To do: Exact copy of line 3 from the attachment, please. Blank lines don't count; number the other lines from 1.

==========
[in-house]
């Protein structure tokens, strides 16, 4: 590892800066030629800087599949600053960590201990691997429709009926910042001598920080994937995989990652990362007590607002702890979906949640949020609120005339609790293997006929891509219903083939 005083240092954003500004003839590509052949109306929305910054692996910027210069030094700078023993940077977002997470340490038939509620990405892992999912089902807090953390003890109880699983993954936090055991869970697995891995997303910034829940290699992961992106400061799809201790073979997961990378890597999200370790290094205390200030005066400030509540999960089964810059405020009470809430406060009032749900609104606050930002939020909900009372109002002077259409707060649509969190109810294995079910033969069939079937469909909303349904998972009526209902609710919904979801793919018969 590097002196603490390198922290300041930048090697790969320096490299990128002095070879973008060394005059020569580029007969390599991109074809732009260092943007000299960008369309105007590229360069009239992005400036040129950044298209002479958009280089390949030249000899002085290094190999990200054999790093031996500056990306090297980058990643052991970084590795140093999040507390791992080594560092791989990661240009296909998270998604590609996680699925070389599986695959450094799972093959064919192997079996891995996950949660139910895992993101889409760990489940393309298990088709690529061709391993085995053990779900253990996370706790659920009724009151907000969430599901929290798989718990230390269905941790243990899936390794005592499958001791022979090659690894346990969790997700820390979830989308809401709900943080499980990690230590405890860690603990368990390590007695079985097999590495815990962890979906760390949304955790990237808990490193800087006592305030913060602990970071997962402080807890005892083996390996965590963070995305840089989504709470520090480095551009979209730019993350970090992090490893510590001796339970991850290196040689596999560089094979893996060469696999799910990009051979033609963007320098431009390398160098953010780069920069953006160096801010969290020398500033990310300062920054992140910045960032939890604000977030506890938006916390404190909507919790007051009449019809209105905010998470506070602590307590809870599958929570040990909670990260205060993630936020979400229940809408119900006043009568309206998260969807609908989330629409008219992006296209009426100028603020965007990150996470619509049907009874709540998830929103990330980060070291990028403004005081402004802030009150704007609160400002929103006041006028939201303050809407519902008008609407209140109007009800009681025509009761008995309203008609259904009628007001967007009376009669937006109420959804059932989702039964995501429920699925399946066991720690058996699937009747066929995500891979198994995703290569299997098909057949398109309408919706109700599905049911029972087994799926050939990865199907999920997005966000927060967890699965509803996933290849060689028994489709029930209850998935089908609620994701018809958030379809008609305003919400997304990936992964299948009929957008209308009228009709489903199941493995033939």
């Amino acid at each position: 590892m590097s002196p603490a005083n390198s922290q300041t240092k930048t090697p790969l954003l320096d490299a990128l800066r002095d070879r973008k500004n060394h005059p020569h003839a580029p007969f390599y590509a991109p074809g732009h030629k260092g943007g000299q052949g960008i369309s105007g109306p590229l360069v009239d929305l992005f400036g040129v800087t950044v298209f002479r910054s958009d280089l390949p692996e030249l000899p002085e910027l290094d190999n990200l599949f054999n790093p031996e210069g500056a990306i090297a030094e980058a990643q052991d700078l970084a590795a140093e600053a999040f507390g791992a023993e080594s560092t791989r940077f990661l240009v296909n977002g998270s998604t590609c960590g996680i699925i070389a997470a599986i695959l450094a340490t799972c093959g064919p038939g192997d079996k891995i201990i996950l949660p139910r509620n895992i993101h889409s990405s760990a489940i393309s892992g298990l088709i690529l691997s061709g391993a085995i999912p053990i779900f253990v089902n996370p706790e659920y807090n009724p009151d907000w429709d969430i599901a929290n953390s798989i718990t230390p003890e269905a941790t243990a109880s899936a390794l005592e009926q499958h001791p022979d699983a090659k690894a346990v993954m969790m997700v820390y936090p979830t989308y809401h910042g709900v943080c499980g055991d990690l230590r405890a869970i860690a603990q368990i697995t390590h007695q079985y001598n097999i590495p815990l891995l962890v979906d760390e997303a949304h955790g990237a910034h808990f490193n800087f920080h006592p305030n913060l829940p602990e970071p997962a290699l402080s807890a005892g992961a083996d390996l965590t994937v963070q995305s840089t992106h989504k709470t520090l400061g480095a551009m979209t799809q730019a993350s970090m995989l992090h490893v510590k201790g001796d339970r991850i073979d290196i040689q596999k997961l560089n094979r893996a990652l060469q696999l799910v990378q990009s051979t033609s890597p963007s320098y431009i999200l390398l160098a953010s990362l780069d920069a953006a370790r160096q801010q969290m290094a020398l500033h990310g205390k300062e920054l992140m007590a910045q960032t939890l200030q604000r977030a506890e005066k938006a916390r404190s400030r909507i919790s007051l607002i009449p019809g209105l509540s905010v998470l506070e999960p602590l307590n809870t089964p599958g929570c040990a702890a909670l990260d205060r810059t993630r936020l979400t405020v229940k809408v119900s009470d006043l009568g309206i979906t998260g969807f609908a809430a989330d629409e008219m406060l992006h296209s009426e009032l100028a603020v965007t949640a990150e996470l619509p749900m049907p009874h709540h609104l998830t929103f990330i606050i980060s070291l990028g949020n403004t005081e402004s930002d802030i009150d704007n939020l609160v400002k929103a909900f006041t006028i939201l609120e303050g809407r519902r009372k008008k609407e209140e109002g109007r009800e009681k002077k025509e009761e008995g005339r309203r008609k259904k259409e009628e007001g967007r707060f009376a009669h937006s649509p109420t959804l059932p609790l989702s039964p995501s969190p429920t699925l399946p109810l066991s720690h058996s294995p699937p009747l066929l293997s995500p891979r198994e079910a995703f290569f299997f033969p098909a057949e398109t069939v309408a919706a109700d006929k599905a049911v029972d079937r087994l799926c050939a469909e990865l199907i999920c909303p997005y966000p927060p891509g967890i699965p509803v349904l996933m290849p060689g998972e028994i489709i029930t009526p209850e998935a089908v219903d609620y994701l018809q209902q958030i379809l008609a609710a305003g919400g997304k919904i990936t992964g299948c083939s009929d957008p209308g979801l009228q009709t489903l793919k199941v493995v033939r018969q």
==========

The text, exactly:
């Amino acid at each position: 590892m590097s002196p603490a005083n390198s922290q300041t240092k930048t090697p790969l954003l320096d490299a990128l800066r002095d070879r973008k500004n060394h005059p020569h003839a580029p007969f390599y590509a991109p074809g732009h030629k260092g943007g000299q052949g960008i369309s105007g109306p590229l360069v009239d929305l992005f400036g040129v800087t950044v298209f002479r910054s958009d280089l390949p692996e030249l000899p002085e910027l290094d190999n990200l599949f054999n790093p031996e210069g500056a990306i090297a030094e980058a990643q052991d700078l970084a590795a140093e600053a999040f507390g791992a023993e080594s560092t791989r940077f990661l240009v296909n977002g998270s998604t590609c960590g996680i699925i070389a997470a599986i695959l450094a340490t799972c093959g064919p038939g192997d079996k891995i201990i996950l949660p139910r509620n895992i993101h889409s990405s760990a489940i393309s892992g298990l088709i690529l691997s061709g391993a085995i999912p053990i779900f253990v089902n996370p706790e659920y807090n009724p009151d907000w429709d969430i599901a929290n953390s798989i718990t230390p003890e269905a941790t243990a109880s899936a390794l005592e009926q499958h001791p022979d699983a090659k690894a346990v993954m969790m997700v820390y936090p979830t989308y809401h910042g709900v943080c499980g055991d990690l230590r405890a869970i860690a603990q368990i697995t390590h007695q079985y001598n097999i590495p815990l891995l962890v979906d760390e997303a949304h955790g990237a910034h808990f490193n800087f920080h006592p305030n913060l829940p602990e970071p997962a290699l402080s807890a005892g992961a083996d390996l965590t994937v963070q995305s840089t992106h989504k709470t520090l400061g480095a551009m979209t799809q730019a993350s970090m995989l992090h490893v510590k201790g001796d339970r991850i073979d290196i040689q596999k997961l560089n094979r893996a990652l060469q696999l799910v990378q990009s051979t033609s890597p963007s320098y431009i999200l390398l160098a953010s990362l780069d920069a953006a370790r160096q801010q969290m290094a020398l500033h990310g205390k300062e920054l992140m007590a910045q960032t939890l200030q604000r977030a506890e005066k938006a916390r404190s400030r909507i919790s007051l607002i009449p019809g209105l509540s905010v998470l506070e999960p602590l307590n809870t089964p599958g929570c040990a702890a909670l990260d205060r810059t993630r936020l979400t405020v229940k809408v119900s009470d006043l009568g309206i979906t998260g969807f609908a809430a989330d629409e008219m406060l992006h296209s009426e009032l100028a603020v965007t949640a990150e996470l619509p749900m049907p009874h709540h609104l998830t929103f990330i606050i980060s070291l990028g949020n403004t005081e402004s930002d802030i009150d704007n939020l609160v400002k929103a909900f006041t006028i939201l609120e303050g809407r519902r009372k008008k609407e209140e109002g109007r009800e009681k002077k025509e009761e008995g005339r309203r008609k259904k259409e009628e007001g967007r707060f009376a009669h937006s649509p109420t959804l059932p609790l989702s039964p995501s969190p429920t699925l399946p109810l066991s720690h058996s294995p699937p009747l066929l293997s995500p891979r198994e079910a995703f290569f299997f033969p098909a057949e398109t069939v309408a919706a109700d006929k599905a049911v029972d079937r087994l799926c050939a469909e990865l199907i999920c909303p997005y966000p927060p891509g967890i699965p509803v349904l996933m290849p060689g998972e028994i489709i029930t009526p209850e998935a089908v219903d609620y994701l018809q209902q958030i379809l008609a609710a305003g919400g997304k919904i990936t992964g299948c083939s009929d957008p209308g979801l009228q009709t489903l793919k199941v493995v033939r018969q």